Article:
Learning a Different Berlin: The 2nd Berlin Art Film Festival

Text by Kristy Choi

Cloaked in a monochrome of gray and cursed with sunlessness, Berlin this time of the year is a shadow of its summer sister.  No doubt there are those who appreciate the Berlin winter aesthetic, and one could argue this season of scantiness is intrinsic to the very essence (if such an essence could ever be pinpointed) of Berlin: vast, sparse, and always somehow tiptoeing along an asymptote of renewal.  Berliners like to flirt with summer, but it’s the winter where one’s love for this city is truly tested, revisited, and ultimately deepened.

More than anything, the 2nd Berlin Art Film Festival this past weekend felt like a love letter to Berlin.  The mission of the festival has always been to use film to show a “different Berlin”.  With a wide-reaching program of 47 films and events like panel discussions and exhibits, the festival presented a mosaic of many different Berlins past and present, honoring the city’s history as a site of inspiration and production for artists.


Festival selection Ticket of No Return, image provided by Berlin Art Film Festival

There is the Berlin who gives space for queer art and subcultures, as shown in festival selections "A.K.A. Fuck" (2015) by Pretty Vacant Boys and the "Dream of Norma" (2010) by Telémachos Alexiou starring genderqueer performer Vaginal Davis.

There is the Berlin who had a Wall that fell, whose wastelands and reconstruction are captured in festival highlight Colourette (Farblein) (1992) by Bärbel Freund and Rainer Bellenbaum, a documentary that captures the color palettes of West and East Berlin in a new city bent on revitalization.

There is the Berlin with the long legacy of experimental and avant-garde production, the home to artists like Isa Genzken, Lior Shamriz, and the Deutsche Film und Fernsehakedemie Berlin—all of whom were specially featured in this year’s festival.


Festival Selection Escape from my Eyes, image provided by Berlin Art Film Festival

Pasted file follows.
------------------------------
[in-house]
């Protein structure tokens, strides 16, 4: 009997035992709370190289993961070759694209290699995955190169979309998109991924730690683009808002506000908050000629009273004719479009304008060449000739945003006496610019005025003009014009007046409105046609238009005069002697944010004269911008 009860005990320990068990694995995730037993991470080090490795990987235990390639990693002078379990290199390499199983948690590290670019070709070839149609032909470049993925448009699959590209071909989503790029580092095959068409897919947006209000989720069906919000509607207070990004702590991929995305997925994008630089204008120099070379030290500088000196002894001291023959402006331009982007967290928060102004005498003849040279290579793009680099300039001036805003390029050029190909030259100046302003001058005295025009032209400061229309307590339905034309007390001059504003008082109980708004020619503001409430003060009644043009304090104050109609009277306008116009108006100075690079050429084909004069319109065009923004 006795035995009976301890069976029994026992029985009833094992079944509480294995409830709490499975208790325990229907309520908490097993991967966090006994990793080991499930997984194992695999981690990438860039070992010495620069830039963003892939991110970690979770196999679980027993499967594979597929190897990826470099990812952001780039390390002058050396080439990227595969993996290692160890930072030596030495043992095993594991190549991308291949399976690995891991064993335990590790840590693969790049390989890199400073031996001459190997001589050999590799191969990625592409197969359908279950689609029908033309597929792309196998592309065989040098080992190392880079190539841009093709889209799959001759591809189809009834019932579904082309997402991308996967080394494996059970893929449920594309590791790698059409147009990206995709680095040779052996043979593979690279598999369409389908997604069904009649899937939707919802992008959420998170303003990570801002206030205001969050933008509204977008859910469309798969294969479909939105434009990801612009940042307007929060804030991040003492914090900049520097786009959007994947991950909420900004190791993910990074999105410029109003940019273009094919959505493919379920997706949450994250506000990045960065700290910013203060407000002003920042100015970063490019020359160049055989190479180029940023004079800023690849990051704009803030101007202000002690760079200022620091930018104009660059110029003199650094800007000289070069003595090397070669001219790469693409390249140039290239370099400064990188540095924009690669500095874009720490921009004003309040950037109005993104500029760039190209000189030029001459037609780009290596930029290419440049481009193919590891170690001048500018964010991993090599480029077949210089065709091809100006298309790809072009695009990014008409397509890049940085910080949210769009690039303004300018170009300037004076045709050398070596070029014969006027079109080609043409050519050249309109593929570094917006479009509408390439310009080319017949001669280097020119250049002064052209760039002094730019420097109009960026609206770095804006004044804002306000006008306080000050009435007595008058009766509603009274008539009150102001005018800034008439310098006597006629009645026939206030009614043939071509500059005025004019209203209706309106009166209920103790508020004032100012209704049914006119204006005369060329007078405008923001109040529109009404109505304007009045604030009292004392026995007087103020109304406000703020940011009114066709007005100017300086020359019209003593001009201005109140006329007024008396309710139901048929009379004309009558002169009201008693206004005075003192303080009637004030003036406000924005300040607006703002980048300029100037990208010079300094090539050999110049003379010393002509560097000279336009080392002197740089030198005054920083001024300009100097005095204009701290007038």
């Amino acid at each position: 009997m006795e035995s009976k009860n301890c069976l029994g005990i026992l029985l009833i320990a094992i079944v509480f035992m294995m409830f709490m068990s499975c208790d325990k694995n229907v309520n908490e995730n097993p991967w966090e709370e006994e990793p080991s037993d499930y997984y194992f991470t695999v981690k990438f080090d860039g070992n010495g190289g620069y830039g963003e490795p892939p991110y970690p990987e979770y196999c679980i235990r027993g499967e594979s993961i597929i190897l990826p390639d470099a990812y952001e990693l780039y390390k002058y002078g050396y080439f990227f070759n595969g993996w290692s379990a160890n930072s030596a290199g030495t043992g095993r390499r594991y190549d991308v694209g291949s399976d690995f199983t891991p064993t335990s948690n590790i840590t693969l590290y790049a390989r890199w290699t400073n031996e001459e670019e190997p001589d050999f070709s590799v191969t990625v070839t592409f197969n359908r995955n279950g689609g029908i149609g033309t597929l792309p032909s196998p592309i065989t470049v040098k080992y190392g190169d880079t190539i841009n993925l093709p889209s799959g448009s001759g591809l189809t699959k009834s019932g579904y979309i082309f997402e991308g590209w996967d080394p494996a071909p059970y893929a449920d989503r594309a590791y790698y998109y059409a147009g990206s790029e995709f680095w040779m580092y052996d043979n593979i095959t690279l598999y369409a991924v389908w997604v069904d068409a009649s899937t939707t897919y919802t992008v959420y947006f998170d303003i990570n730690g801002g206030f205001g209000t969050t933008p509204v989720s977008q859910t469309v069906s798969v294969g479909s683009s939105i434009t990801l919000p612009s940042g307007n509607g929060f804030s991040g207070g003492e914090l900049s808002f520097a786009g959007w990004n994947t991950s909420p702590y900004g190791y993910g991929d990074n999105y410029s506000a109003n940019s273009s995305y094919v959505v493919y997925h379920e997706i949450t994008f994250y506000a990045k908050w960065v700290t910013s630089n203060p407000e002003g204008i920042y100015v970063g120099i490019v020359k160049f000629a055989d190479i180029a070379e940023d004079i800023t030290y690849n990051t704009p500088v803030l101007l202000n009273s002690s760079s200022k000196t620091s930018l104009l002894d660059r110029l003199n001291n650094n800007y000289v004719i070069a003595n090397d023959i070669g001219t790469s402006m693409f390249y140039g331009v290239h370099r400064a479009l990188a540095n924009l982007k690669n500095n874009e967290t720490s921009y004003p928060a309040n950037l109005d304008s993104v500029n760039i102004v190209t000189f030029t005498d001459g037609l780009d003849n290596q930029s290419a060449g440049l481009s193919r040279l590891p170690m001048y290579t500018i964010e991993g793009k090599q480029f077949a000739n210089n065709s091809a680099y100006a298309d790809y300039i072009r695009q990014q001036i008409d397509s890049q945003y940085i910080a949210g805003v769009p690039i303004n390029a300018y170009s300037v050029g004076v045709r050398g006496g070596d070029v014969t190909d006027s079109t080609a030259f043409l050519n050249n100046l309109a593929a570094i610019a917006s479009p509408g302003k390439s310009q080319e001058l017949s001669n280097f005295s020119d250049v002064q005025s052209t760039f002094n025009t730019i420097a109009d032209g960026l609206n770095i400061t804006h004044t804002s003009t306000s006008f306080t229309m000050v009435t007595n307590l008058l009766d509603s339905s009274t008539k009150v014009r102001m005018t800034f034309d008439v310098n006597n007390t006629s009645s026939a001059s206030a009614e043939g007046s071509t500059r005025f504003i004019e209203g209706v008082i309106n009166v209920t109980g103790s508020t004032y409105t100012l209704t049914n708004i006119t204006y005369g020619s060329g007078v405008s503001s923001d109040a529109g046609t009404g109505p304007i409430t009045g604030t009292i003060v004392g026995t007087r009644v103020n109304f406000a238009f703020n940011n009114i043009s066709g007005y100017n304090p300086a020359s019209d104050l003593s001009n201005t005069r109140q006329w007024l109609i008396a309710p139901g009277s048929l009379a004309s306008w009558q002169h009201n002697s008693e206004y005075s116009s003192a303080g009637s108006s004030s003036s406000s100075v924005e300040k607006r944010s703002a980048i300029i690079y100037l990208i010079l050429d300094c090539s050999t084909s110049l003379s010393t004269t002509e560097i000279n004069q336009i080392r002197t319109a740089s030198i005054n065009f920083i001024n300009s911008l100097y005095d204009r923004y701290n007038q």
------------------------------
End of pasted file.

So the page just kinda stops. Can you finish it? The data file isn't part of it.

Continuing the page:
Then there is the Berlin of conflict and constraint, whose space remains off-limits to refugees and seems stuck in a cycle of commercial development, gentrification, and displacement.  The sold-out “Post-Migrations” screening in this year’s program explored a politics of space contradictory to the oft-cried narrative of Berlin as place of freedom and openness: in reality, not everyone who lives in Berlin can move through it freely or call the city their own.  For example, festival highlight Napps – Memoire of an Invisible Man (2015) by Tami Liberman tells the story of a West African asylum-seeker living in Berlin without a work permit; though he provides the story and cinematography to the film, he cannot show his face on screen for fear of exposure and calls himself, somewhat cheekily, Mr. X.

Which Berlins have you seen?  Which are unfamiliar and why?  How do these Berlins co-exist in a city’s imagination of itself—in your imagination of your relationship with the city?

Through these questions, the Berlin Art Film Festival suggests that to know Berlin (or to get to know any place) is to discover its tensions, to learn a wider spectrum of its idiosyncrasies, to witness its summers, winters, and all the darkness and light in between.

 

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Find our interview with the festival's main organizer Toby Ashraf here

2nd Berlin Art Film Festival
10. - 13.12.2015 @ Moviemento
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